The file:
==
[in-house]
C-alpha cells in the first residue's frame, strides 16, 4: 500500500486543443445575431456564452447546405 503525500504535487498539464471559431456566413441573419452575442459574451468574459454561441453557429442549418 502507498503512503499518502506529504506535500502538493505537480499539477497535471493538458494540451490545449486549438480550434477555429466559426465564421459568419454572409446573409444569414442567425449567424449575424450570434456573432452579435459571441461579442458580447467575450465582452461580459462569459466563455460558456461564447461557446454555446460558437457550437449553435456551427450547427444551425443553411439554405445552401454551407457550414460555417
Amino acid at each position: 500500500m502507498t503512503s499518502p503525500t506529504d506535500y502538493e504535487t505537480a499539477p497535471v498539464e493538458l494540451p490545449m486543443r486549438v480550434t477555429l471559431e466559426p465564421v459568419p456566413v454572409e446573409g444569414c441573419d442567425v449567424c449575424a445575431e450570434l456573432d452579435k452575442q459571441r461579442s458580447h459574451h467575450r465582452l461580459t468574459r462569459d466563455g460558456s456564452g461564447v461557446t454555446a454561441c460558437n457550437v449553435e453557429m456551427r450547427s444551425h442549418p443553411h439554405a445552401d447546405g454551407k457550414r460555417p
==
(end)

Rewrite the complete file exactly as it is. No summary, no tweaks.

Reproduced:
[in-house]
C-alpha cells in the first residue's frame, strides 16, 4: 500500500486543443445575431456564452447546405 503525500504535487498539464471559431456566413441573419452575442459574451468574459454561441453557429442549418 502507498503512503499518502506529504506535500502538493505537480499539477497535471493538458494540451490545449486549438480550434477555429466559426465564421459568419454572409446573409444569414442567425449567424449575424450570434456573432452579435459571441461579442458580447467575450465582452461580459462569459466563455460558456461564447461557446454555446460558437457550437449553435456551427450547427444551425443553411439554405445552401454551407457550414460555417
Amino acid at each position: 500500500m502507498t503512503s499518502p503525500t506529504d506535500y502538493e504535487t505537480a499539477p497535471v498539464e493538458l494540451p490545449m486543443r486549438v480550434t477555429l471559431e466559426p465564421v459568419p456566413v454572409e446573409g444569414c441573419d442567425v449567424c449575424a445575431e450570434l456573432d452579435k452575442q459571441r461579442s458580447h459574451h467575450r465582452l461580459t468574459r462569459d466563455g460558456s456564452g461564447v461557446t454555446a454561441c460558437n457550437v449553435e453557429m456551427r450547427s444551425h442549418p443553411h439554405a445552401d447546405g454551407k457550414r460555417p